Where Do We Take Our Cues?

Posted by Vince Ellwood, Contributing Writer, on Apr 29, 2021

Where Do We Take Our Cues?

To say that we are living in culture filled with competing voices would be an understatement. How can we figure out what's best in a confusing time like ours? We can start by looking at where we take our cues.

Following Someone's Lead

Recently, I was thinking about this phrase. I began wondering where "taking a cue" came from in the first place, and what it really means.

Apparently “taking a cue” means following the lead of some person or thing. Dating back as far as the 17th century, this phrase refers to actors relying on signals to know when to speak their lines in a theatrical production. It can also mean modeling actions after the example or influence of someone or something else.

But what are cues, anyway? A cue can be “anything said or done, on- or off-stage, that is followed by a specific line or action.” Sometimes visual prompts or well-placed sounds might nudge us to do something. So, taking a cue from others might mean to imitate their behavior or follow their suggestions. A perfect example: online influencers, who give us signals about the best products to buy, the best music to listen to, the premium services to use, and even the most popular views to hold.

Considering the Source(s)

So how do we make sure we take our cues from the right sources? It’s easy to follow what everyone else is doing around us. Both subtle and overt pressures are literally everywhere we go. They’re imbedded in our culture.

For example, think about the cues we take in about what to think, do, and value whenever we look at our phones; when we consume media and news from any outlet; when there is a pandemic and/or a moral controversy; and when we just want to be entertained. And what about this past election season? Pretty strong messages, right?

We can’t (and shouldn’t) avoid the world around us, since we are each placed in this particular time and place for a reason. But we CAN pause to consider whether we are taking our primary cues from a source that is always good, true, and reliable. When we take our cues from culture alone, we can miss understanding what God has to say to us.

It’s a daily challenge to balance our culture and God’s perspective.

  • Our culture says just follow your heart – but God says, “The heart is deceitful above all things, and desperately sick; who can understand it?” (Jeremiah 17:9)
  • Our culture says don’t offend anyone – but God says, “Remember the word that I said to you: ‘A servant is not greater than his master.’ If they persecuted me, they will also persecute you.” (John 15:20)
  • Our culture says do whatever is right for you – but God says, “…If anyone would come after me, let him deny himself and take up his cross daily and follow me.” (Matthew 16:24)
  • Our culture says to stay safe – but God says, “Who shall separate us from the love of Christ? Shall tribulation or distress, or persecution, or famine, or nakedness, or danger, or sword? As it is written, ‘For your sake we are being killed all the day long; we are regarded as sheep to be slaughtered.’ No, in all these things we are more than conquerors through him who loved us.” (Romans 8:35-37)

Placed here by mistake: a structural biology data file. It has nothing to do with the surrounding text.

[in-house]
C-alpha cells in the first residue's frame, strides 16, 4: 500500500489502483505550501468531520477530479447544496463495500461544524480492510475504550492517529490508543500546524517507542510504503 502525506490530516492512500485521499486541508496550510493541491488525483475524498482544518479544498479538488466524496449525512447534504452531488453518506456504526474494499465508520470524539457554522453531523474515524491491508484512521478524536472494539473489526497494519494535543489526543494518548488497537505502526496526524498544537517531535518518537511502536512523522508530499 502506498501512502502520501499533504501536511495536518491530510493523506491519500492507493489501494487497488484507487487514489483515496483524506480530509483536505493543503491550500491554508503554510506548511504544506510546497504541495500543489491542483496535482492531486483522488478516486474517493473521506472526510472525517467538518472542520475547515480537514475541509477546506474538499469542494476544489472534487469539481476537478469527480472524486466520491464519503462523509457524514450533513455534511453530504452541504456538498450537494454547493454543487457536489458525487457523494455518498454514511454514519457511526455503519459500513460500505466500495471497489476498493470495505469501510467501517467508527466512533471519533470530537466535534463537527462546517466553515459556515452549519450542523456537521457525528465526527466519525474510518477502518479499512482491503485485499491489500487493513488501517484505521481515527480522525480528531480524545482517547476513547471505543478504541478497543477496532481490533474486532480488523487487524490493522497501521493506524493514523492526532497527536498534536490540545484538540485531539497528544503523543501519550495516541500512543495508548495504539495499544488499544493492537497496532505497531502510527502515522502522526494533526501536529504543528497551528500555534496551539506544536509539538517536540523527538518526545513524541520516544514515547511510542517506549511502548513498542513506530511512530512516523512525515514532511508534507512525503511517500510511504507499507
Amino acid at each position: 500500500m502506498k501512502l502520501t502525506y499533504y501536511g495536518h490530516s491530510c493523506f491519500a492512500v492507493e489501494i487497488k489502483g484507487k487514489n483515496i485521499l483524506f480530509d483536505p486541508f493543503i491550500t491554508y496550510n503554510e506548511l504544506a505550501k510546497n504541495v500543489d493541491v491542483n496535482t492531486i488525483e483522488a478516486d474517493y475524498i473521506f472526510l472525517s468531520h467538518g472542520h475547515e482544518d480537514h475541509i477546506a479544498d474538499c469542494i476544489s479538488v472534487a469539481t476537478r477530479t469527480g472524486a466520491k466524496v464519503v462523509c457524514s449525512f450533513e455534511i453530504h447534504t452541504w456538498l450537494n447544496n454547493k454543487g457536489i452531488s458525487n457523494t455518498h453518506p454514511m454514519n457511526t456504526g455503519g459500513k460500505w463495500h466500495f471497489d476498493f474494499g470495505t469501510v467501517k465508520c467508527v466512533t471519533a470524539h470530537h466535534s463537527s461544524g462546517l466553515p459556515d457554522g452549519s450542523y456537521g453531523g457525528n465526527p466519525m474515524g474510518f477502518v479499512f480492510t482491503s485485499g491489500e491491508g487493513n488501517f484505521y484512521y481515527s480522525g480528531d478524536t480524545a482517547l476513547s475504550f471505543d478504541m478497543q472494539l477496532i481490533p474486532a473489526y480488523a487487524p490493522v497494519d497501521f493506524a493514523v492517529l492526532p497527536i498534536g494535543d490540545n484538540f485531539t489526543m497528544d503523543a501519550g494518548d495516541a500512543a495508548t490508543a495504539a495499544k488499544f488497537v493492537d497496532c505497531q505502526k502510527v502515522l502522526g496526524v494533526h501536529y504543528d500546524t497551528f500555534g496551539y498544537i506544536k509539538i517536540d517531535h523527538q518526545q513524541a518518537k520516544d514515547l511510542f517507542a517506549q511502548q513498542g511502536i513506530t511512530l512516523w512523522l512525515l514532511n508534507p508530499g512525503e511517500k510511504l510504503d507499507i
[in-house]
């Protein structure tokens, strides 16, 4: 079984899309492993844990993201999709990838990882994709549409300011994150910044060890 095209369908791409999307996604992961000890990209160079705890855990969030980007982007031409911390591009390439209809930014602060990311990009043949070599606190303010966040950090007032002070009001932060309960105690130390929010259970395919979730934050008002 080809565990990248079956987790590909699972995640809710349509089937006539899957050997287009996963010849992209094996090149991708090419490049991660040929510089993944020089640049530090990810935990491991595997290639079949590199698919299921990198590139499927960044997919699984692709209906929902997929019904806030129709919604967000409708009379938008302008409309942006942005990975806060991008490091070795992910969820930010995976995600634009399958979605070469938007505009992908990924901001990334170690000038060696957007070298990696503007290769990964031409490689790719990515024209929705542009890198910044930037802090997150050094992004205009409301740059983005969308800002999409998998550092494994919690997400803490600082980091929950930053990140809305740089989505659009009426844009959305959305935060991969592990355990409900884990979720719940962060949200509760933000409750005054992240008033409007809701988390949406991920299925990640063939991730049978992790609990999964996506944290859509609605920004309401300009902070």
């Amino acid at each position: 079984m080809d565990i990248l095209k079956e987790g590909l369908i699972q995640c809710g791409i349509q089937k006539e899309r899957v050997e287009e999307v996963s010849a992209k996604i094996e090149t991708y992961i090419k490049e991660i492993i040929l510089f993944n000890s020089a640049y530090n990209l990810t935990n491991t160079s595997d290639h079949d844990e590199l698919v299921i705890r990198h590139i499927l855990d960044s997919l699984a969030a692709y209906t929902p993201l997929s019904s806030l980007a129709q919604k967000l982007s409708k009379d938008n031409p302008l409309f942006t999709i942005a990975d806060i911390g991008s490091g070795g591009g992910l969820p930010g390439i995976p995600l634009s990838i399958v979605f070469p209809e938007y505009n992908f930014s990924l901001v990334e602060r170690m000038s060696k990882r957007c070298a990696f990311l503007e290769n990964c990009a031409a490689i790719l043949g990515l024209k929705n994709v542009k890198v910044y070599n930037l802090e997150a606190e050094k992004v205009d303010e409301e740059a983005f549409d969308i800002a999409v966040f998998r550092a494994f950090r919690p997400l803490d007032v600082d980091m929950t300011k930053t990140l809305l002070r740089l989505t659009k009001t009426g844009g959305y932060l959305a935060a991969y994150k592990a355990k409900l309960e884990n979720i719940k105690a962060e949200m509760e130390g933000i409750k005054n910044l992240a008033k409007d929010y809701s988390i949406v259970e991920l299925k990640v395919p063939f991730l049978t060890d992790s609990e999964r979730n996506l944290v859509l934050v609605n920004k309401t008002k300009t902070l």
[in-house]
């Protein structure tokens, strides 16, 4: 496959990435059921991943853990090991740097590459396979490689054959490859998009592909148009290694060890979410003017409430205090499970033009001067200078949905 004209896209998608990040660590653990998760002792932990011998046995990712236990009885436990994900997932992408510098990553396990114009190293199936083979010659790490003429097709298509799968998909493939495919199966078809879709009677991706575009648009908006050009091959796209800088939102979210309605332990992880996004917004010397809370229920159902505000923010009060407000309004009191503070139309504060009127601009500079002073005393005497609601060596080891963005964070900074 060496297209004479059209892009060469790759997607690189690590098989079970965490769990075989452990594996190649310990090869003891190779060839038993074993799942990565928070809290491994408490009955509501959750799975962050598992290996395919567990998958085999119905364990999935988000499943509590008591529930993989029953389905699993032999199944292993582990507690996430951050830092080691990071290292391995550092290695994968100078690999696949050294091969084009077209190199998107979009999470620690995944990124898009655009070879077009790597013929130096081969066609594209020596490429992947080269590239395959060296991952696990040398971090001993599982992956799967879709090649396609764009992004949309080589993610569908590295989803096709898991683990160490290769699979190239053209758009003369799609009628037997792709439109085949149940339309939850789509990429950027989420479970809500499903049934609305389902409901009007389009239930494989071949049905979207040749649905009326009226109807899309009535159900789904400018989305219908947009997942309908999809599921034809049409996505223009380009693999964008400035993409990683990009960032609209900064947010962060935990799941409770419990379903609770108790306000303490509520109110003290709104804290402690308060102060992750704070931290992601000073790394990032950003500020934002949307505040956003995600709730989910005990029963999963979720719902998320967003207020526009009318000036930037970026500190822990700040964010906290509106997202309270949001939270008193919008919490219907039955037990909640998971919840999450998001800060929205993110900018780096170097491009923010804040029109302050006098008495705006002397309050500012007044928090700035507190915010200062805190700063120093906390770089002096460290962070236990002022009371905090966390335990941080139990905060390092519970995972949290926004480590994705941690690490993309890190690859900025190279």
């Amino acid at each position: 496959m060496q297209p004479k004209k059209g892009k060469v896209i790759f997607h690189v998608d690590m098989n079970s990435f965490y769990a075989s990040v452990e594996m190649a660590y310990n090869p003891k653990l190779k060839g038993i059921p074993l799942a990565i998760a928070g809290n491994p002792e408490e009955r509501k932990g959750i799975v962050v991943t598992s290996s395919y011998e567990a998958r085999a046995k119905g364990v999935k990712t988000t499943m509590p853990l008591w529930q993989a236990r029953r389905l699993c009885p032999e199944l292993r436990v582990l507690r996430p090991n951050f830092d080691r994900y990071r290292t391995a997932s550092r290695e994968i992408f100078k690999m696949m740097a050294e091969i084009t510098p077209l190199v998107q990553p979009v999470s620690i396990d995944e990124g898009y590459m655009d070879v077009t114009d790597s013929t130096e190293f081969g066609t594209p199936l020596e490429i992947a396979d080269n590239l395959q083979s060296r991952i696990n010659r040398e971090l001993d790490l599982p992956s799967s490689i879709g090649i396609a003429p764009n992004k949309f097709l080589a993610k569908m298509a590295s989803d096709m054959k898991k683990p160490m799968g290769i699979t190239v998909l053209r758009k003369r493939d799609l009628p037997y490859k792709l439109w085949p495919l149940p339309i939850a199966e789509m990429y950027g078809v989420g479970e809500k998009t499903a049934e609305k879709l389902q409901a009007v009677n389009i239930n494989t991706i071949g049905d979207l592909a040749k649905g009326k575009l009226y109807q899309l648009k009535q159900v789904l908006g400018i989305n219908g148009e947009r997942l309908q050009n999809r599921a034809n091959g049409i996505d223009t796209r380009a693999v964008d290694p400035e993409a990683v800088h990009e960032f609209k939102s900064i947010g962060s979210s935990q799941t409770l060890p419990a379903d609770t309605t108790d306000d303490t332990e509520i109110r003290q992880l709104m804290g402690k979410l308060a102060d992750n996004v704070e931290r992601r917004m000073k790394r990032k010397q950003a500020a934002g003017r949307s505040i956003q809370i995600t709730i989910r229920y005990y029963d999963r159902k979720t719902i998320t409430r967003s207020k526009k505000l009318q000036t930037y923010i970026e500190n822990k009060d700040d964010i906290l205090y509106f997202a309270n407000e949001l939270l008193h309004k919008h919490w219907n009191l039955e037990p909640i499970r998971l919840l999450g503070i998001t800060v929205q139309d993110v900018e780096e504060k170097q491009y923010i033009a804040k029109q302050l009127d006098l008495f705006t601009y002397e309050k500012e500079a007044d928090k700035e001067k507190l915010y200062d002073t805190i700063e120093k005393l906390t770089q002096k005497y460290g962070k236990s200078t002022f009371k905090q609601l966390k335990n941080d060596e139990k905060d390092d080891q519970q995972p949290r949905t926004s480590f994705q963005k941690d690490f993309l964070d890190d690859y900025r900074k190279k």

You get the general idea.

So, how do we take our cues from the right place during these confusing times? What is the secret to doing this well? There probably isn’t just one right answer.

Perhaps we need to start by finding the balance between what our culture is telling us and what God’s Word says. When we are compelled to do something, we can first ask ourselves, “How does what I am about to do, think, say, or believe line up with what God says?”

Filtering Our Cues

Last summer, I chose to remove Facebook and Instagram from my phone. The reasons for this drastic measure were numerous, including the following:

  • I was spending too much time on social media, looking at my phone throughout the day
  • I was seeing things friends posted on Facebook and then thinking only about those things when I saw them in person – in other words, we lost sight of what else we might have in common
  • I was getting way too riled up about what people I knew and loved were posting politically
  • I was embarrassed by how motivated I was to get “likes” for something I posted

Now, about 10 months later, I find that I am not missing social media at all. In fact, I believe my spiritual and personal life has actually grown deeper and richer.

In this day and age, it is so easy to blindly trust headlines, recent academic studies, marketing campaigns, or societal norms first without measuring any of those against what God has to say.

Instead, we can learn to take our primary cues from God, and then ask how His Word relates to our culture (not the other way around). Otherwise, we run the risk of just following the crowd or the most compelling voice at any given moment. Our focus can quickly become limited to what is happening now, in this current moment, leaving us unable to see how our times fit into the full sweep and context of history.

Most importantly, we can lose sight of what it means to look to Jesus as we pursue the best of who we are meant to be and do. Let’s follow HIS cues.

 “And let the peace of Christ rule in your hearts, to which indeed you were called in one body. And be thankful. Let the word of Christ dwell in you richly, teaching and admonishing one another in all wisdom, singing psalms and hymns and spiritual songs, with thankfulness in your hearts to God. And whatever you do, in word or deed, do everything in the name of the Lord Jesus, giving thanks to God the Father through him.” (Colossians 3:15-17)

Just getting started with the Bible? Sign up for our online devotional. For a closer look at how to read the Bible more deeply, check out a helpful prerecorded seminar here.

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